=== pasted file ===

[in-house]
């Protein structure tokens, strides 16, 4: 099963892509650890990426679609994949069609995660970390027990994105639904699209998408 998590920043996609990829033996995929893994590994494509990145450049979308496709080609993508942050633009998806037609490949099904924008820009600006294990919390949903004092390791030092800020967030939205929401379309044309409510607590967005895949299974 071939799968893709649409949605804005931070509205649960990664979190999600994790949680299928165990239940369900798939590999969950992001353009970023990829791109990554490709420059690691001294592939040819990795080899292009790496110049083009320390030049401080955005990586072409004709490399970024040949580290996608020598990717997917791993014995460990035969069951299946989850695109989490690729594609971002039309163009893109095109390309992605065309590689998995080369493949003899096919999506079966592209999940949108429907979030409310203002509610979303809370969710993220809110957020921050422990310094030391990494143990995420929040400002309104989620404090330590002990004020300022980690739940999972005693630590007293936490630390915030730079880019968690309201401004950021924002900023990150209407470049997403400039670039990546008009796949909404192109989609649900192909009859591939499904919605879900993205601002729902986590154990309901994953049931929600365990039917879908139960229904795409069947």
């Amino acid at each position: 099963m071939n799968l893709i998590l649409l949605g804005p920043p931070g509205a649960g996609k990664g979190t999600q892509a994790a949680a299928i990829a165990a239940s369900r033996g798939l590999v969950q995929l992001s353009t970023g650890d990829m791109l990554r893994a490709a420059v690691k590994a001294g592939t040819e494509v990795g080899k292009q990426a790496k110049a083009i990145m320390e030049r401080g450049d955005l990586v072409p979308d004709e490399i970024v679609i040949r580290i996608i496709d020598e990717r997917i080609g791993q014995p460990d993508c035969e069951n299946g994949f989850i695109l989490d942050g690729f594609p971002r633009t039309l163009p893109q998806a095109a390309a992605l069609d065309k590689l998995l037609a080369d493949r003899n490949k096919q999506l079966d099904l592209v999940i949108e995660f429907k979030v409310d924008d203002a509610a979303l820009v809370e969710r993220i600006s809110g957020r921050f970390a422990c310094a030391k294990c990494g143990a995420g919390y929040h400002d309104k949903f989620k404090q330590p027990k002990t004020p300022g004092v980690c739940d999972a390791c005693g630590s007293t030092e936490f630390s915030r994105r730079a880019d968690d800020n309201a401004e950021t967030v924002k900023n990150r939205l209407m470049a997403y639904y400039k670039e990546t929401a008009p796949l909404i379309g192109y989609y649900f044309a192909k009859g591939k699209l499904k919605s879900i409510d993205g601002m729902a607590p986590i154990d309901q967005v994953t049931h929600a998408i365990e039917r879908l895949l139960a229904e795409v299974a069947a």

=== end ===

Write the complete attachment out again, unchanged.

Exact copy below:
[in-house]
């Protein structure tokens, strides 16, 4: 099963892509650890990426679609994949069609995660970390027990994105639904699209998408 998590920043996609990829033996995929893994590994494509990145450049979308496709080609993508942050633009998806037609490949099904924008820009600006294990919390949903004092390791030092800020967030939205929401379309044309409510607590967005895949299974 071939799968893709649409949605804005931070509205649960990664979190999600994790949680299928165990239940369900798939590999969950992001353009970023990829791109990554490709420059690691001294592939040819990795080899292009790496110049083009320390030049401080955005990586072409004709490399970024040949580290996608020598990717997917791993014995460990035969069951299946989850695109989490690729594609971002039309163009893109095109390309992605065309590689998995080369493949003899096919999506079966592209999940949108429907979030409310203002509610979303809370969710993220809110957020921050422990310094030391990494143990995420929040400002309104989620404090330590002990004020300022980690739940999972005693630590007293936490630390915030730079880019968690309201401004950021924002900023990150209407470049997403400039670039990546008009796949909404192109989609649900192909009859591939499904919605879900993205601002729902986590154990309901994953049931929600365990039917879908139960229904795409069947």
């Amino acid at each position: 099963m071939n799968l893709i998590l649409l949605g804005p920043p931070g509205a649960g996609k990664g979190t999600q892509a994790a949680a299928i990829a165990a239940s369900r033996g798939l590999v969950q995929l992001s353009t970023g650890d990829m791109l990554r893994a490709a420059v690691k590994a001294g592939t040819e494509v990795g080899k292009q990426a790496k110049a083009i990145m320390e030049r401080g450049d955005l990586v072409p979308d004709e490399i970024v679609i040949r580290i996608i496709d020598e990717r997917i080609g791993q014995p460990d993508c035969e069951n299946g994949f989850i695109l989490d942050g690729f594609p971002r633009t039309l163009p893109q998806a095109a390309a992605l069609d065309k590689l998995l037609a080369d493949r003899n490949k096919q999506l079966d099904l592209v999940i949108e995660f429907k979030v409310d924008d203002a509610a979303l820009v809370e969710r993220i600006s809110g957020r921050f970390a422990c310094a030391k294990c990494g143990a995420g919390y929040h400002d309104k949903f989620k404090q330590p027990k002990t004020p300022g004092v980690c739940d999972a390791c005693g630590s007293t030092e936490f630390s915030r994105r730079a880019d968690d800020n309201a401004e950021t967030v924002k900023n990150r939205l209407m470049a997403y639904y400039k670039e990546t929401a008009p796949l909404i379309g192109y989609y649900f044309a192909k009859g591939k699209l499904k919605s879900i409510d993205g601002m729902a607590p986590i154990d309901q967005v994953t049931h929600a998408i365990e039917r879908l895949l139960a229904e795409v299974a069947a």